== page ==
SINGAPORE: After the announcement that buffet lines may resume - with the food to be served by staff members - some hotels are looking to boost manpower to meet COVID-19 guidelines as well as an expected increase in bookings.
From Apr 12, buffets lines are allowed at food and beverage outlets, corporate and work-related events, as well as events in the meetings, incentives, conventions and exhibitions (MICE) industry.
But diners won't be able to help themselves to the spread.
Under the revised COVID-19 safety guidelines, servers will have to dish them out and diners must not come into contact with the food.
Buffets at weddings, funeral services and social activities within corporate settings are still not allowed.
Several hotels told CNA that there has been positive feedback from diners for buffets.
Mr Sebastian Kern, director of food and beverage at Grand Hyatt Singapore, said that even though there is always “good demand” at its popular Straits Kitchen restaurant, it has seen “additional excitement” for the buffets.
This is something that has been unavailable since early 2020, he noted.
Vice president of operations at the Pan Pacific Hotels Group Gino Tan said that he has seen a “slight increase” in demand since the news on the resumption of buffets, especially for weekends.
The group operates the Pan Pacific and PARKROYAL hotels in Singapore.
It was “encouraged” by the positive feedback from consumers since staff-served buffets resumed, said Mr Tan.
“Some guests who were not aware were pleasantly surprised during the buffet orientation when they arrived at the restaurant that they could now visit the buffet lines,” he said, adding that the group is confident that there will continue to be an “uptrend” in dining out.
RAMPING UP MANPOWER
While the return of buffets is welcomed, some hotels are not fully resuming service just yet, citing manpower challenges.
With low business demand in the hotel industry, most operators are currently working with a “skeleton team”, said Marriott International’s area director of operations for Singapore, Malaysia and the Maldives Anuj Sharma.
As such, manpower is the “most crucial concern” for most food and beverage venues, he said.
“Setting up the new system to offer buffets is a labour-intensive model and to hire skilled service staff in short notice is not the easiest task at hand,” he said.
Given that it would take time to source for manpower, the Marriott Bonvoy portfolio of hotels in Singapore will have to progressively resume its buffet operations, starting with one meal period, such as breakfast, lunch or dinner. It will gradually increase this as more staff members come on board.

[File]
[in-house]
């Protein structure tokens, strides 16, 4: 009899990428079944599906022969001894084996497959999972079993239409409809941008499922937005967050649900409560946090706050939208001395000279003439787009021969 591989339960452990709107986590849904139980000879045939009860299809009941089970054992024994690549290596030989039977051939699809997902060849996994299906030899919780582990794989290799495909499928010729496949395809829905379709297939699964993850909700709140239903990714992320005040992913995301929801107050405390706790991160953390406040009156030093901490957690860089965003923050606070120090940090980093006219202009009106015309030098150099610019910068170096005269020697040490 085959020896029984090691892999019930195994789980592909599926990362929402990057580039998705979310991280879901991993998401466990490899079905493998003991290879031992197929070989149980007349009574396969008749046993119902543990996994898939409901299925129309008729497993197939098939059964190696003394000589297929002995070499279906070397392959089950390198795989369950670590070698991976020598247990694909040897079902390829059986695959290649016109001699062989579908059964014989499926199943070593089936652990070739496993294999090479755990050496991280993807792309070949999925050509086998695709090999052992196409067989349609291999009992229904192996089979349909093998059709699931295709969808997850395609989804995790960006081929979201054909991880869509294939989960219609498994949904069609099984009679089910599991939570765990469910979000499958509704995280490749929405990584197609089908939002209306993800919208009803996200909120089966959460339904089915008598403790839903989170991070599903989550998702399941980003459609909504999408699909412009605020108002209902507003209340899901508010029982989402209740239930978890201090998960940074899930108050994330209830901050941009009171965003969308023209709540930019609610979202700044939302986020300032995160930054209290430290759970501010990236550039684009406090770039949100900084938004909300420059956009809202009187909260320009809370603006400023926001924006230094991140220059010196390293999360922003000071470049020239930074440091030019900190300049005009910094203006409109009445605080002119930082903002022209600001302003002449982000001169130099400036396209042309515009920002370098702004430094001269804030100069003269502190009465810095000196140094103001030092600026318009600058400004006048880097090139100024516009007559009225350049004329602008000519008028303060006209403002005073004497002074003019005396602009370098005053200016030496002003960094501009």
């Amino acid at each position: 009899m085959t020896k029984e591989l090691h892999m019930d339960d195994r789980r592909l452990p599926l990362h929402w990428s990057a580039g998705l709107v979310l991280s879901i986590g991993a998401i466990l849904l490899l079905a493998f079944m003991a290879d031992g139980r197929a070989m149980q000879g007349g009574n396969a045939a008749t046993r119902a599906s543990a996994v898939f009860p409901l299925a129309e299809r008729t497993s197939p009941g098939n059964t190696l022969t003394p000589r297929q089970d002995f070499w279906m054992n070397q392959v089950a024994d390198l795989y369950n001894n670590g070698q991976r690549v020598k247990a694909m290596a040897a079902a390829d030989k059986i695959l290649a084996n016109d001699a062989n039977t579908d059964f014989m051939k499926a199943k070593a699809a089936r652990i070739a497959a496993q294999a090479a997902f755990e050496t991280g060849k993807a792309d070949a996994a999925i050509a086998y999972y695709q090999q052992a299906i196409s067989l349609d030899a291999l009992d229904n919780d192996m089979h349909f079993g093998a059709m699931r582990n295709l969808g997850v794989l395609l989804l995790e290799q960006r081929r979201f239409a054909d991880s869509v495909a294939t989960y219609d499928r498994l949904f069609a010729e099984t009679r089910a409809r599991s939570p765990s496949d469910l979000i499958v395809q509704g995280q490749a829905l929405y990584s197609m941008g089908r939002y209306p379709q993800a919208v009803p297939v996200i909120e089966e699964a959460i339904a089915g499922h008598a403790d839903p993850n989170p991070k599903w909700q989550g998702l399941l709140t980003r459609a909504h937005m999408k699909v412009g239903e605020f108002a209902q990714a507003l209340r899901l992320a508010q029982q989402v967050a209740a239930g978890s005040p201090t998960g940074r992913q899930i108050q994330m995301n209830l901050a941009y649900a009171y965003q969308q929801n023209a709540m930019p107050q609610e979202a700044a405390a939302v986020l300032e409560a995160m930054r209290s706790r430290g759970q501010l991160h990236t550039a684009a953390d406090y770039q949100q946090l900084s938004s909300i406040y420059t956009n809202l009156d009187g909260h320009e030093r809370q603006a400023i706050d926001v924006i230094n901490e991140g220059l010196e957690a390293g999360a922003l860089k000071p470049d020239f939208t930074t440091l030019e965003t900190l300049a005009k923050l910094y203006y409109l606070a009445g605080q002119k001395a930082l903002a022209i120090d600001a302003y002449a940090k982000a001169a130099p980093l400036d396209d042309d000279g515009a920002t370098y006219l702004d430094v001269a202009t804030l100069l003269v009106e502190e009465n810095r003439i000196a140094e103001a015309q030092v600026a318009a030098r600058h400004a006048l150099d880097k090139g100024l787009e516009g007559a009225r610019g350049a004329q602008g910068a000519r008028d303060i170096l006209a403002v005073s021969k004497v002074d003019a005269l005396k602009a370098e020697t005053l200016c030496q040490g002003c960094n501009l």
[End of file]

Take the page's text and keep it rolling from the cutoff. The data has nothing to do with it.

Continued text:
There are 11 hotels under the Marriott Bonvoy portfolio, including the Singapore Marriott Tang Plaza Hotel, J W Marriott Hotel Singapore South Beach and The St Regis Singapore.
The resumption of buffet lines will depend on how quickly the restaurants can set up sneeze guards and plastic shield food barriers as required under the regulations, and whether they have the needed manpower, said Mr Sharma.
He estimates that Marriott International could reopen buffet operations from early or mid-May for all its restaurants.
Although the restaurant teams have received assistance from other departments within the hotel, sudden weekend spikes or holidays like Easter do “stretch most properties thin”, said Mr Sharma.
However, this is “not the most viable option” in the long run and hiring skilled manpower at the “fastest pace possible” is the key, he added.
For Pan Pacific Hotels Group, its culinary teams work with the service teams to manage the buffet stations, said Mr Tan, adding that during peak periods, the group hires casual help and engages assistance from administrative associates for lateral service, with appropriate and relevant training provided.
PREPARING TO MEET THE REQUIREMENTS
To meet the requirements, Grand Hyatt introduced a one-directional queue system at each of its live cooking stations, said Mr Kern.
Some staff members will also function as safe distancing officers to ensure that groups of guests remain one metre apart. Chefs will serve at all food stations, which are to be protected by food shields.
Under the Pan Pacific Hotels Group, some restaurants have created buffet maps for diners to understand the restaurant layout. This will minimise unnecessary walking within the restaurant, said Mr Tan.
Their restaurants have also installed sneeze guards at buffet counters, put up queue poles and signages with instructions and guidelines to ensure a smooth collection of food within safe distancing guidelines.